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Crawford-El v. Britton
United States Supreme Court
523 U.S. 574 (1998)
Leonard Crawford-El (plaintiff) was serving a life sentence in a prison where Patricia Britton (defendant) was a corrections officer. Crawford-El was transferred to a new prison due to overcrowding. Britton shipped Crawford-El’s personal items, including legal paperwork, to Crawford-El’s family instead of the new prison, which cost Crawford-El the price of the shipment and the loss of the items for several months. Crawford-El sued Britton under 42 U.S.C. § 1983, alleging Britton purposely withheld the legal materials because Britton wanted to restrict Crawford-El’s constitutional right to access the courts. The district court dismissed Crawford-El’s case for failing to meet heightened pleading requirements, and Crawford-El appealed. The court of appeals affirmed but allowed Crawford-El to refile the case. The district court dismissed Crawford-El’s second complaint for the same reason. On appeal, the court of appeals held that Crawford-El did not have to meet heightened pleading requirements, but that Crawford-El needed to prove Britton’s improper motive by clear and convincing evidence in order to succeed at trial. The Supreme Court granted certiorari to determine whether the court of appeals’ holding was accurate.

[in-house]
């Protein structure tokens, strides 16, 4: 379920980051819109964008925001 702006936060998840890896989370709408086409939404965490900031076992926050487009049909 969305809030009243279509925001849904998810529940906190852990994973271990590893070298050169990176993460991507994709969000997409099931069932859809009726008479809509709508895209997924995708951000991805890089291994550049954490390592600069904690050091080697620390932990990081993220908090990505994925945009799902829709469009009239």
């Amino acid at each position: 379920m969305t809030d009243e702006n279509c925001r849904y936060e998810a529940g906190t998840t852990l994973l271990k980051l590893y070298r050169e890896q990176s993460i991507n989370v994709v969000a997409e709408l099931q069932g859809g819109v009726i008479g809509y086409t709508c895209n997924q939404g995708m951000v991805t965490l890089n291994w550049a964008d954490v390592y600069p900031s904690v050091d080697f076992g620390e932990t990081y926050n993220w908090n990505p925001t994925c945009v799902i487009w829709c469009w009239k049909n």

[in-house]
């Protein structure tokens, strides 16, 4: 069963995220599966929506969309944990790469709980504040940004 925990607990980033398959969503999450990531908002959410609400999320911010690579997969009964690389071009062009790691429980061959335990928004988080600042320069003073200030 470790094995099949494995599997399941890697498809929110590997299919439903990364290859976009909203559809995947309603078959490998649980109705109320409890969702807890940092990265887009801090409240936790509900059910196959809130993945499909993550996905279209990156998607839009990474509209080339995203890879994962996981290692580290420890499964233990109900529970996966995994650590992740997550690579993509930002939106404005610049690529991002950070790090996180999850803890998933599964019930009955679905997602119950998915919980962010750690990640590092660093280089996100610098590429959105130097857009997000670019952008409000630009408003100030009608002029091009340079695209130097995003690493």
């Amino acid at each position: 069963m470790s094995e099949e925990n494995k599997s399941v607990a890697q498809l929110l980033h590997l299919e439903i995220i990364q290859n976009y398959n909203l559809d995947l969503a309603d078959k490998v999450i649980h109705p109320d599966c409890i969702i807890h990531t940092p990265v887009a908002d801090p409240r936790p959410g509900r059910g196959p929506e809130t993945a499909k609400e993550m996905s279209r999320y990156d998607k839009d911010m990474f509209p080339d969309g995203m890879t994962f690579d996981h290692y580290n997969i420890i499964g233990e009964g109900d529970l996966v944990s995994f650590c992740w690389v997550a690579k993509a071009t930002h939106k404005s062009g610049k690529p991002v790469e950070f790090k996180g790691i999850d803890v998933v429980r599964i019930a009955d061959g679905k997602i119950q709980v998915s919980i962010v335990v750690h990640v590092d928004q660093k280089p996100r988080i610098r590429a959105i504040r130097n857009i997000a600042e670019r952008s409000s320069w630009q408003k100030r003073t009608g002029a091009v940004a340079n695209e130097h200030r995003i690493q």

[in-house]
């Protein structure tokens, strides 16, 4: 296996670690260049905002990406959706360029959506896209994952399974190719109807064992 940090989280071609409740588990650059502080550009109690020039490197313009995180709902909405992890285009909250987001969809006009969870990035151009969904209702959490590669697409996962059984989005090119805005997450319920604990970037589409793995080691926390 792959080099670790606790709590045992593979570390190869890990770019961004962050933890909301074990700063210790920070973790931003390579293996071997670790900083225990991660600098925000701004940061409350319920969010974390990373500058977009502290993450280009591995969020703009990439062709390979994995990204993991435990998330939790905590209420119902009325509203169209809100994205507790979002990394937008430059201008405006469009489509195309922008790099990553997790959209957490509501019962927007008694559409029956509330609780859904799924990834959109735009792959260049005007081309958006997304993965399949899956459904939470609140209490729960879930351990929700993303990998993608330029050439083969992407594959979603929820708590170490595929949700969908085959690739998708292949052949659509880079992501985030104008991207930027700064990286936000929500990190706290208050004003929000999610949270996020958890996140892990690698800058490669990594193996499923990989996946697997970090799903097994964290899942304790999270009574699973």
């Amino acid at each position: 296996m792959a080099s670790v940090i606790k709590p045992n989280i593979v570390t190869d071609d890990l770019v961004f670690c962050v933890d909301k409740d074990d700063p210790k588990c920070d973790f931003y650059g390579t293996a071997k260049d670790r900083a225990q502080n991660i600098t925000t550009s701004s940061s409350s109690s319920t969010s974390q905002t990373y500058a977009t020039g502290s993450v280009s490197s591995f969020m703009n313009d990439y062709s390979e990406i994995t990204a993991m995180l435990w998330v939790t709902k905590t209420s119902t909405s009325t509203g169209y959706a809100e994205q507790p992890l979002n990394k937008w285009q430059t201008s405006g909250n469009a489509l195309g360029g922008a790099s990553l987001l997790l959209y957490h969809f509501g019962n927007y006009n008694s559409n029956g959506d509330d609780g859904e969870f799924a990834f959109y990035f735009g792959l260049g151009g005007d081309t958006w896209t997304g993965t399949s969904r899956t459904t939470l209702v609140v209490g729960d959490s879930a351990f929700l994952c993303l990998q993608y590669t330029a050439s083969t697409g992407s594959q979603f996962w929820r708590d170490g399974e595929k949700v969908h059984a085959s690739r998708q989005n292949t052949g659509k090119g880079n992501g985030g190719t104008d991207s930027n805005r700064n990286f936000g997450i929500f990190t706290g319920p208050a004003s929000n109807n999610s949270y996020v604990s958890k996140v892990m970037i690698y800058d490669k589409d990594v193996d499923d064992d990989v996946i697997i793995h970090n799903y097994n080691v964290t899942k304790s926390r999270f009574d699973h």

Rule of Law
Holding and Reasoning (Stevens, J.)
Concurrence (Kennedy, J.)
Dissent (Scalia, J.)
Dissent (Rehnquist, C.J.)
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